4. The coverage on the policy

It’s a basic calculator: the more coverage you need, the more you can expect to pay. There are a few main types of coverage on a home insurance policy, and changes you make to those levels will impact your premium.

  • Dwelling coverage. This is based on the reconstruction cost of your home, which we’ve already explained above; it’s such an important factor that it earns its own category on this list. The higher your dwelling coverage, the more expensive your insurance will be.
  • Liability limits. The standard coverage is $100,000, but experts recommend increasing that to $300,000. If you have assets above $500,000, you should see whether a separate umbrella policy would make sense for you.
  • Personal property coverage. This is calculated as a percentage of the dwelling coverage, but you have the option to increase it. You can also choose replacement cost coverage rather than actual cash value coverage for a higher premium.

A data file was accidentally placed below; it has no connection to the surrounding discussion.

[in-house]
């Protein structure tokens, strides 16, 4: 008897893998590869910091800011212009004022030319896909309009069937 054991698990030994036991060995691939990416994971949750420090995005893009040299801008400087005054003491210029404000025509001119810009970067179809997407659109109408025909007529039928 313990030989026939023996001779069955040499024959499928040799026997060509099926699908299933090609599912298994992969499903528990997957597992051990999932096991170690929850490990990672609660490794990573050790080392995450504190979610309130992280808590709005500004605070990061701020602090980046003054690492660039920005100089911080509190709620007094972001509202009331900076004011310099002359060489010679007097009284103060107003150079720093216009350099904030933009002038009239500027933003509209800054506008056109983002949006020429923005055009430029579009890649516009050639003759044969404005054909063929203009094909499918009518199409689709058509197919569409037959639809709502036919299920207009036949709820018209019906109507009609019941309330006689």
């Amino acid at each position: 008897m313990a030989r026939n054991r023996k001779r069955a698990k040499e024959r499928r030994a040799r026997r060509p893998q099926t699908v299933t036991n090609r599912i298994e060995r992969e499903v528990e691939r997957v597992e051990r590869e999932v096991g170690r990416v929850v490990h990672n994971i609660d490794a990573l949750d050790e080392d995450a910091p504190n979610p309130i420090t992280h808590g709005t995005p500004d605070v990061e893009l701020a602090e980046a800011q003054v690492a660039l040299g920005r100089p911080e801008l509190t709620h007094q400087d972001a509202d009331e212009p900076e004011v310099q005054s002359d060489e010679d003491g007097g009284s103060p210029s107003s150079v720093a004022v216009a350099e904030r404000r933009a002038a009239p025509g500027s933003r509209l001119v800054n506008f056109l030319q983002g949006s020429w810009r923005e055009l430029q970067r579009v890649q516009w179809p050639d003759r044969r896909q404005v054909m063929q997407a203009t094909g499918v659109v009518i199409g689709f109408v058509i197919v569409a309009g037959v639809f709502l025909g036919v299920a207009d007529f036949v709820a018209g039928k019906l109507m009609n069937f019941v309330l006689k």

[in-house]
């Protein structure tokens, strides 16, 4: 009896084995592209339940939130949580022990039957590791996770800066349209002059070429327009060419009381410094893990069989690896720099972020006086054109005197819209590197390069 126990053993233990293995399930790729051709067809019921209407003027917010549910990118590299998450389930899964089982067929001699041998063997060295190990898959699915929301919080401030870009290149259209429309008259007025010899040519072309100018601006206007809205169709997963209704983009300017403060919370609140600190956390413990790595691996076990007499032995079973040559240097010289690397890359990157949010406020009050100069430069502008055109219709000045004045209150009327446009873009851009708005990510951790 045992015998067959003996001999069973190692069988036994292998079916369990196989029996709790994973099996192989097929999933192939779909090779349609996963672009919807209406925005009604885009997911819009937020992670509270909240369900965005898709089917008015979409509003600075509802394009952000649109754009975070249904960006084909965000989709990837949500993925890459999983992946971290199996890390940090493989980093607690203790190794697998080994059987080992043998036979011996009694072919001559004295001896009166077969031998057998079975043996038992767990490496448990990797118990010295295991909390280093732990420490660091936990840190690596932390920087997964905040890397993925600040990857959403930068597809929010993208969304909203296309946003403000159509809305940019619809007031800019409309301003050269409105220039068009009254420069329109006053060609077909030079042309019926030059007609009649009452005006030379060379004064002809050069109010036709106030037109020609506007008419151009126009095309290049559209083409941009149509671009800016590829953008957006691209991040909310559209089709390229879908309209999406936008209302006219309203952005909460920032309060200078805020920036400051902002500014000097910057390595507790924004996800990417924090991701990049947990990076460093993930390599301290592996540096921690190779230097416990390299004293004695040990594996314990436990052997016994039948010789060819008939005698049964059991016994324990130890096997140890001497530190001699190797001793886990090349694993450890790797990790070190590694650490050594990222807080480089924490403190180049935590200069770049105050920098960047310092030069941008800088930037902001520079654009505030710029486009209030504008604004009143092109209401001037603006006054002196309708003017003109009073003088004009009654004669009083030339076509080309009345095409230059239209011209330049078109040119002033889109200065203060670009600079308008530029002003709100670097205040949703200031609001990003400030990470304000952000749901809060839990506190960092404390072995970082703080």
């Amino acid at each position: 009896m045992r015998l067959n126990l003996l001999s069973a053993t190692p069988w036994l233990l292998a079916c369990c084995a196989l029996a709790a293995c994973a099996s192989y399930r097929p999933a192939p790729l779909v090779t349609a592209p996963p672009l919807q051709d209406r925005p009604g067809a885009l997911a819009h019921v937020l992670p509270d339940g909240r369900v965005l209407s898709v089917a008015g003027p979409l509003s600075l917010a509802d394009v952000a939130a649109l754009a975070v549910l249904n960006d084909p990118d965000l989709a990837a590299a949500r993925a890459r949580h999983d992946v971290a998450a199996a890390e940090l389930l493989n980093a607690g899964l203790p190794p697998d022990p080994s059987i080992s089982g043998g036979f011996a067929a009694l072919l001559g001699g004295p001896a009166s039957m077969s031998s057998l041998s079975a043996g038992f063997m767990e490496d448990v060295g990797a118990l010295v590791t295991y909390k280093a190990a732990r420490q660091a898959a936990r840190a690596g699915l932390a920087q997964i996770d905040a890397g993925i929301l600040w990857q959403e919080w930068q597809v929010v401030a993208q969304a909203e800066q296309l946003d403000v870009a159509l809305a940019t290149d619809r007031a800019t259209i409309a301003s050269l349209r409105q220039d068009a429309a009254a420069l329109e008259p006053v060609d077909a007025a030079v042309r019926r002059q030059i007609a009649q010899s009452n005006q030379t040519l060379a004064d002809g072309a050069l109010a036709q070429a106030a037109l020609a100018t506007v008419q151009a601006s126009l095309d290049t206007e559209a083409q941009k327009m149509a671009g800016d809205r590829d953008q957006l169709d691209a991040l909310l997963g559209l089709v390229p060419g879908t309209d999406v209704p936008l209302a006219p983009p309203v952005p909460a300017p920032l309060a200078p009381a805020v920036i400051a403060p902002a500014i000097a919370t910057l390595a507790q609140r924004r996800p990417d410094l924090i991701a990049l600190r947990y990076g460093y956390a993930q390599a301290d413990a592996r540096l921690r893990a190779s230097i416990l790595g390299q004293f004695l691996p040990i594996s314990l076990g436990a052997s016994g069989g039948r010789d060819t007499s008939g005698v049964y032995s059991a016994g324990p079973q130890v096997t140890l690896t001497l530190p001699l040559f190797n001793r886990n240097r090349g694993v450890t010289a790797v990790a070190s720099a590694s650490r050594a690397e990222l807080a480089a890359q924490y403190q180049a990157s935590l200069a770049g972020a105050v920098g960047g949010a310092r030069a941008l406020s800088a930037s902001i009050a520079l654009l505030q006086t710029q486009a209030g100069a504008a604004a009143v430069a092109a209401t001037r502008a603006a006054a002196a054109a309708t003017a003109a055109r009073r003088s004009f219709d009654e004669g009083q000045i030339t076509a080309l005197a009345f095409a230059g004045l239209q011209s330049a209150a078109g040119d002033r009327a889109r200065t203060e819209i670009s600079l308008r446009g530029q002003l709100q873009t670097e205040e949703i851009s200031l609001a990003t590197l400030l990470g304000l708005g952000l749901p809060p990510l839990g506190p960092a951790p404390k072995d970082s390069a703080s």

• Deductible. A higher deductible means lower premiums since you’ll pay more out of pocket if there’s a claim and are less likely to file smaller claims.
  • Add-on coverages. Home insurance policies offer a host of coverage options you can add, from sewer and water backup to floaters for high-value items. Adding more coverage means a higher premium.

5. Claims history

Claims history can impact your rates in more than one way.

Claims

"There's a significant correlation between claims that are made and future additional likelihood of claims being made," says Chris Hackett, senior director of personal lines policy at the Property Casualty Insurers Association of America.